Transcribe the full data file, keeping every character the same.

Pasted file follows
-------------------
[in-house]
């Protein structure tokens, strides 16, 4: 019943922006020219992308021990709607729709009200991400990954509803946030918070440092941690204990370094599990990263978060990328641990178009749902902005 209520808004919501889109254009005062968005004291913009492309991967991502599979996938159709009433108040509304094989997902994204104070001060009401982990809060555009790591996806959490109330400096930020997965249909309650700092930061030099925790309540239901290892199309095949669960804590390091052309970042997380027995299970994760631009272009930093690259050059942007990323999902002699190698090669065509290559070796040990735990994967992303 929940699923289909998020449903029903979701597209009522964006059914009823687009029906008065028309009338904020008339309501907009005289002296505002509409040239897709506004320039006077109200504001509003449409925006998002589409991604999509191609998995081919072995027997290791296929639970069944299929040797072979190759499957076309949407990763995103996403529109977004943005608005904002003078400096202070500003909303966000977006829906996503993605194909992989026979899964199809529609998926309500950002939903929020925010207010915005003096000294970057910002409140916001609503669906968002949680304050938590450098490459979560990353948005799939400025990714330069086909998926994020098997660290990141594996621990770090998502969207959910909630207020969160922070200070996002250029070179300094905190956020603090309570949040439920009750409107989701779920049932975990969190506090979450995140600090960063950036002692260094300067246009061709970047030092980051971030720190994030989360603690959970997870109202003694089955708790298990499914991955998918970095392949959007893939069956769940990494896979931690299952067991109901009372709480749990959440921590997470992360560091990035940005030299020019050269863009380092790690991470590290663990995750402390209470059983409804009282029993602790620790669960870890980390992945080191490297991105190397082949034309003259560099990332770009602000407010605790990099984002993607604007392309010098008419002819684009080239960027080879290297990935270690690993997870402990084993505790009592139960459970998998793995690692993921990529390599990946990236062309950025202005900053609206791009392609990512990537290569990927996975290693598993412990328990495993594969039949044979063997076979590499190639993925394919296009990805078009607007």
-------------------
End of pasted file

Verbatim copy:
[in-house]
């Protein structure tokens, strides 16, 4: 019943922006020219992308021990709607729709009200991400990954509803946030918070440092941690204990370094599990990263978060990328641990178009749902902005 209520808004919501889109254009005062968005004291913009492309991967991502599979996938159709009433108040509304094989997902994204104070001060009401982990809060555009790591996806959490109330400096930020997965249909309650700092930061030099925790309540239901290892199309095949669960804590390091052309970042997380027995299970994760631009272009930093690259050059942007990323999902002699190698090669065509290559070796040990735990994967992303 929940699923289909998020449903029903979701597209009522964006059914009823687009029906008065028309009338904020008339309501907009005289002296505002509409040239897709506004320039006077109200504001509003449409925006998002589409991604999509191609998995081919072995027997290791296929639970069944299929040797072979190759499957076309949407990763995103996403529109977004943005608005904002003078400096202070500003909303966000977006829906996503993605194909992989026979899964199809529609998926309500950002939903929020925010207010915005003096000294970057910002409140916001609503669906968002949680304050938590450098490459979560990353948005799939400025990714330069086909998926994020098997660290990141594996621990770090998502969207959910909630207020969160922070200070996002250029070179300094905190956020603090309570949040439920009750409107989701779920049932975990969190506090979450995140600090960063950036002692260094300067246009061709970047030092980051971030720190994030989360603690959970997870109202003694089955708790298990499914991955998918970095392949959007893939069956769940990494896979931690299952067991109901009372709480749990959440921590997470992360560091990035940005030299020019050269863009380092790690991470590290663990995750402390209470059983409804009282029993602790620790669960870890980390992945080191490297991105190397082949034309003259560099990332770009602000407010605790990099984002993607604007392309010098008419002819684009080239960027080879290297990935270690690993997870402990084993505790009592139960459970998998793995690692993921990529390599990946990236062309950025202005900053609206791009392609990512990537290569990927996975290693598993412990328990495993594969039949044979063997076979590499190639993925394919296009990805078009607007």